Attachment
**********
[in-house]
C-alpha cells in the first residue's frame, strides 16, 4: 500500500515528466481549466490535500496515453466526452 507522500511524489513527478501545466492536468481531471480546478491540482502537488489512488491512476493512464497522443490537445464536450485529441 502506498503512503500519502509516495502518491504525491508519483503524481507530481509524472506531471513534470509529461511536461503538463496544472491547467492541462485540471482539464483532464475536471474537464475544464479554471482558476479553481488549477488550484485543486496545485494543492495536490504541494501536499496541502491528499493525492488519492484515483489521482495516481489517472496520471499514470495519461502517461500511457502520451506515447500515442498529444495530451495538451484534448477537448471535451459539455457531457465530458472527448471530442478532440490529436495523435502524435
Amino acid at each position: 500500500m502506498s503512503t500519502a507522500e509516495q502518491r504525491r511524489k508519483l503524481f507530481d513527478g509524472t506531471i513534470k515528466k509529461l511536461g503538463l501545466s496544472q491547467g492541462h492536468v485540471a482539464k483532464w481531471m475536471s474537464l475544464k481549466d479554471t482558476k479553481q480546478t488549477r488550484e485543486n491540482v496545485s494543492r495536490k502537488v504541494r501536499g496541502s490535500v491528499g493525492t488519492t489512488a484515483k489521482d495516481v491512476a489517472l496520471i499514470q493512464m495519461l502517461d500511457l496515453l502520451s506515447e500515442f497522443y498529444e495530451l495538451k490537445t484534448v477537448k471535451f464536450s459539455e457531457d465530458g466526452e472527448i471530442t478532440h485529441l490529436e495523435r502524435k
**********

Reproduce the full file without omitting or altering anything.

[in-house]
C-alpha cells in the first residue's frame, strides 16, 4: 500500500515528466481549466490535500496515453466526452 507522500511524489513527478501545466492536468481531471480546478491540482502537488489512488491512476493512464497522443490537445464536450485529441 502506498503512503500519502509516495502518491504525491508519483503524481507530481509524472506531471513534470509529461511536461503538463496544472491547467492541462485540471482539464483532464475536471474537464475544464479554471482558476479553481488549477488550484485543486496545485494543492495536490504541494501536499496541502491528499493525492488519492484515483489521482495516481489517472496520471499514470495519461502517461500511457502520451506515447500515442498529444495530451495538451484534448477537448471535451459539455457531457465530458472527448471530442478532440490529436495523435502524435
Amino acid at each position: 500500500m502506498s503512503t500519502a507522500e509516495q502518491r504525491r511524489k508519483l503524481f507530481d513527478g509524472t506531471i513534470k515528466k509529461l511536461g503538463l501545466s496544472q491547467g492541462h492536468v485540471a482539464k483532464w481531471m475536471s474537464l475544464k481549466d479554471t482558476k479553481q480546478t488549477r488550484e485543486n491540482v496545485s494543492r495536490k502537488v504541494r501536499g496541502s490535500v491528499g493525492t488519492t489512488a484515483k489521482d495516481v491512476a489517472l496520471i499514470q493512464m495519461l502517461d500511457l496515453l502520451s506515447e500515442f497522443y498529444e495530451l495538451k490537445t484534448v477537448k471535451f464536450s459539455e457531457d465530458g466526452e472527448i471530442t478532440h485529441l490529436e495523435r502524435k